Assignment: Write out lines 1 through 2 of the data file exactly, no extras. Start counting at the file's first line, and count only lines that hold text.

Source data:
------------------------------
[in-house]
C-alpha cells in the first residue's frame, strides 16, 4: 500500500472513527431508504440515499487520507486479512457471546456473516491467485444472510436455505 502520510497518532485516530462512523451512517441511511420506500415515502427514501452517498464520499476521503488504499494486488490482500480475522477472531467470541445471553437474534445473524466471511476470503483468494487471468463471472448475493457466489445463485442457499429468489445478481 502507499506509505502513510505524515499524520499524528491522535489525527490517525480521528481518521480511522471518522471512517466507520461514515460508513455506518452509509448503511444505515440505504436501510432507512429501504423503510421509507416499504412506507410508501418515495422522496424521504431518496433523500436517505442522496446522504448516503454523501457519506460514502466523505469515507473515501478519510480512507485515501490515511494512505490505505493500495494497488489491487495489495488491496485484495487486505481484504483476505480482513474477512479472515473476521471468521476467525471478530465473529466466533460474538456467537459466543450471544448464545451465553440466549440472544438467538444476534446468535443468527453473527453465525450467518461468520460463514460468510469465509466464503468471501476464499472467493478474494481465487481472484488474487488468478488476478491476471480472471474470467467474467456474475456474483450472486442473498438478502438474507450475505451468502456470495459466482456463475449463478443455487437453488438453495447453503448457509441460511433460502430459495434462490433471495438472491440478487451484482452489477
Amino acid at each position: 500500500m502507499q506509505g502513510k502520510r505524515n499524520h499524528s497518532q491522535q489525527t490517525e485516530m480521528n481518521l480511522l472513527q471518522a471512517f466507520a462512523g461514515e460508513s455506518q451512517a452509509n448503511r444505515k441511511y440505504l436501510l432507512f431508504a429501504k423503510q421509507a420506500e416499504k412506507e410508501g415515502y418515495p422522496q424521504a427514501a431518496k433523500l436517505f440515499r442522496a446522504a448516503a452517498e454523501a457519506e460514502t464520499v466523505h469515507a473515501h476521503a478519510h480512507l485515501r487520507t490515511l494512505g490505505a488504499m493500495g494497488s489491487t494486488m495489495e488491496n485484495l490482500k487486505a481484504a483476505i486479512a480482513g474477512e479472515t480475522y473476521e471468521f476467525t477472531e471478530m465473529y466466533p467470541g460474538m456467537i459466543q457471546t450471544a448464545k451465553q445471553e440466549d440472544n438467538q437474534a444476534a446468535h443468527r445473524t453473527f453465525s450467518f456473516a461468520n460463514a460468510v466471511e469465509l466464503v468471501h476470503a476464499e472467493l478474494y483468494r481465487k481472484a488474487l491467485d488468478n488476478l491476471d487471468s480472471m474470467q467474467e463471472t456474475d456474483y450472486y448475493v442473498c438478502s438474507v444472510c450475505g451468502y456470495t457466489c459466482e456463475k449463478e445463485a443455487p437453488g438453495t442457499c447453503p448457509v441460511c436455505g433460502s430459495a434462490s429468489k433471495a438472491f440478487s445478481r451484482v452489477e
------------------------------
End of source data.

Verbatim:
[in-house]
C-alpha cells in the first residue's frame, strides 16, 4: 500500500472513527431508504440515499487520507486479512457471546456473516491467485444472510436455505 502520510497518532485516530462512523451512517441511511420506500415515502427514501452517498464520499476521503488504499494486488490482500480475522477472531467470541445471553437474534445473524466471511476470503483468494487471468463471472448475493457466489445463485442457499429468489445478481 502507499506509505502513510505524515499524520499524528491522535489525527490517525480521528481518521480511522471518522471512517466507520461514515460508513455506518452509509448503511444505515440505504436501510432507512429501504423503510421509507416499504412506507410508501418515495422522496424521504431518496433523500436517505442522496446522504448516503454523501457519506460514502466523505469515507473515501478519510480512507485515501490515511494512505490505505493500495494497488489491487495489495488491496485484495487486505481484504483476505480482513474477512479472515473476521471468521476467525471478530465473529466466533460474538456467537459466543450471544448464545451465553440466549440472544438467538444476534446468535443468527453473527453465525450467518461468520460463514460468510469465509466464503468471501476464499472467493478474494481465487481472484488474487488468478488476478491476471480472471474470467467474467456474475456474483450472486442473498438478502438474507450475505451468502456470495459466482456463475449463478443455487437453488438453495447453503448457509441460511433460502430459495434462490433471495438472491440478487451484482452489477